Many people believe that having their assets in a trust before or during the relationship will protect those assets and they will not be included in the division if you seperate. This is not nescessarily so.
While having your assets in a trust is usually a good idea, in many situations those assets are able to be dragged into the relationship property pot and fought over if you separate.
Where trusts lose their protection
Often one partner will already have a house in a family trust when starting a new relationship. Their big mistake is in assuming that this house is therefore protected from a claim upon separation.
The Property (Relationships) Act and the way that the courts have interpreted the law expressly allows for the trust owned house to be included in some situations.
· If the house was transferred to the trust during the course of a relationship the court may order that either the transfer to the family trust is reversed or a payment needs to be made to the non-owning partner for what they would have been entitled to - had the transfer not taken place.
· If the property was in a family trust before the relationship commenced, if there is a loan secured over the property and either party makes loan payments, then it could be argued that those payments were made from relationship money and a claim can then be made against the trust assets.
· If one party contributed to the improvements of the home then they may have an ability to claim against the trust.
· Even the terms of the trust can have an effect. If, during the relationship a trust provided for both parties in some manner but after the relationshop ended one party isn't supported, then it is possible that a claim can be made against the trust to compensate for the lack of support that is now available . This can occur even if the trust was set up by someone other than the party to the relationship.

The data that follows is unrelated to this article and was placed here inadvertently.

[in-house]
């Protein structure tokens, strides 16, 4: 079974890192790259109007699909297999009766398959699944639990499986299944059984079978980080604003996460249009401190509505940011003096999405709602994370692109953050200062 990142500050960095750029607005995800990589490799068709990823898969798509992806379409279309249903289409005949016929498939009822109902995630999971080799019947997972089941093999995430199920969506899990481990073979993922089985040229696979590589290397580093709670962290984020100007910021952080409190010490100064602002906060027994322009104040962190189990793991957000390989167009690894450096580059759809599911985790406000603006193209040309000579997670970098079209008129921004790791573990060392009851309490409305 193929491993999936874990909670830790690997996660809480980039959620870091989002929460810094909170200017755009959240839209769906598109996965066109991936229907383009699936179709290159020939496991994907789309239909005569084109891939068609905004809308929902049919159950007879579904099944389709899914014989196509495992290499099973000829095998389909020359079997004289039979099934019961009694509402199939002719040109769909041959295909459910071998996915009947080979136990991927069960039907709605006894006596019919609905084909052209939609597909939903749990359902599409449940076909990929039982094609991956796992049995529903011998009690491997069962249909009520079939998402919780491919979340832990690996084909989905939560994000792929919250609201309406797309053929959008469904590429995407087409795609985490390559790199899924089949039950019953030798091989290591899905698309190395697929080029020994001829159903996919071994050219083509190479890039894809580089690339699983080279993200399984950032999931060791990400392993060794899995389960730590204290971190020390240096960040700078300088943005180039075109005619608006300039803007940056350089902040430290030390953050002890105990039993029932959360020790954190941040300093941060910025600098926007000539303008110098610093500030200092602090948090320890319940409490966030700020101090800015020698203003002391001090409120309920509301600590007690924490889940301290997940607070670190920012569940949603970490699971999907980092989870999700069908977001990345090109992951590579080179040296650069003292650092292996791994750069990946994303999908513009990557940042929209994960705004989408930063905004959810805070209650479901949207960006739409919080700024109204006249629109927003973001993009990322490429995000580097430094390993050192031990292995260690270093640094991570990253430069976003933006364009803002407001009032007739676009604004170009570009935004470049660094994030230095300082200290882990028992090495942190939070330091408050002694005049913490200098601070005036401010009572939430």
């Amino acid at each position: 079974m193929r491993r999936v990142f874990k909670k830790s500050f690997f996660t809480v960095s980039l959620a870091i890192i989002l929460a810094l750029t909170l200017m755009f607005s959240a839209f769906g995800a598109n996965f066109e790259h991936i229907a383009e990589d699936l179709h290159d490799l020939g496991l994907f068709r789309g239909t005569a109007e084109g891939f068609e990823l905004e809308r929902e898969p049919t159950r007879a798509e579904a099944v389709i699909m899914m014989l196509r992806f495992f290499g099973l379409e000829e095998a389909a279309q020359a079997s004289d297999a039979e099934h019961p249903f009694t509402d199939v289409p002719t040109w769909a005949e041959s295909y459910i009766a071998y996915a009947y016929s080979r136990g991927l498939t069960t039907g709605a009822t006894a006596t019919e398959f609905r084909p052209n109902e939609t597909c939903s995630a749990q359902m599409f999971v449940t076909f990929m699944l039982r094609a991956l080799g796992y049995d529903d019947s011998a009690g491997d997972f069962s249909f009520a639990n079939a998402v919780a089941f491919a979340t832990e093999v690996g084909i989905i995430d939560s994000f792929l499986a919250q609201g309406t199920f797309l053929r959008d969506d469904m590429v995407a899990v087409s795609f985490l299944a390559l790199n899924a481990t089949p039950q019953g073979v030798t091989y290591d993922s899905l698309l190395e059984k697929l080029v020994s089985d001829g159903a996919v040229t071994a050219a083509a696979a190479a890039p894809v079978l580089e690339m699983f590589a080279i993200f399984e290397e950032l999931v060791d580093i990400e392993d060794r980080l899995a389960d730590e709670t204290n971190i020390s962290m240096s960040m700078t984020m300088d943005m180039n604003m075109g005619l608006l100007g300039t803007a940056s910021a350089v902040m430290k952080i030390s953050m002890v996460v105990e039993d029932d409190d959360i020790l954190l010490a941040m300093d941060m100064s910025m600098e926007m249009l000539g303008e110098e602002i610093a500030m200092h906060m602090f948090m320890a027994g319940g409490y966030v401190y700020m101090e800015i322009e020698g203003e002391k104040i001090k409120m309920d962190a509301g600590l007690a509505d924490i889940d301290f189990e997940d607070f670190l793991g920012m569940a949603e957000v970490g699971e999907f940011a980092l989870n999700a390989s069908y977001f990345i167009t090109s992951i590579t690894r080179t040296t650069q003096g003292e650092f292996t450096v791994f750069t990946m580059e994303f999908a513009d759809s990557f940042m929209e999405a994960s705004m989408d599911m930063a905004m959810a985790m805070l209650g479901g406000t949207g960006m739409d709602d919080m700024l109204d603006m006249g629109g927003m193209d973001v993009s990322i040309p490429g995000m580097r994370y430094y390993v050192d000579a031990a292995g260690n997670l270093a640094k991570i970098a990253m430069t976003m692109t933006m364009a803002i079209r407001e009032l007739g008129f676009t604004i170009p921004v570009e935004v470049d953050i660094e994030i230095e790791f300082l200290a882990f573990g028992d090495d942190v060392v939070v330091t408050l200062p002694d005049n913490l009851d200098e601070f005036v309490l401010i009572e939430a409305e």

Please note that these are only a few examples of where a claim could be made against a trust.
What is very clear is that the mere ownership of assets in a family trust is by no means a complete guarantee for protection from claims by your future ex-partner.
There is a solution
Fortunately the above claims (and others) can be prevented by entering into a Property Agreement under section 21 of the Property (Relationships) Act.
Such an agreement allows the parties to discuss and agree what is a fair outcome in the event of separation or the death of either party.
A binding agreement
A properly completed Property Agreement is completely binding on all parties. It might include provisions which confirm that one party will not have any claims against the other party’s family trust or it might specifically provide for some form of partial claim against the Trust’s assets.
You must have the discussion
Discussing these matters can be uncomfortable. However, we can assure you that not having this discussion will often result in a far more expensive outcome for both parties in the event that you do separate.
At the end of the day, discussing what is fair should you separate or die is an important discussion for two people in a relationship to have. It can ensure you properly provide for one another in the event of future life events.
See Deb Inder for expert advice on asset protection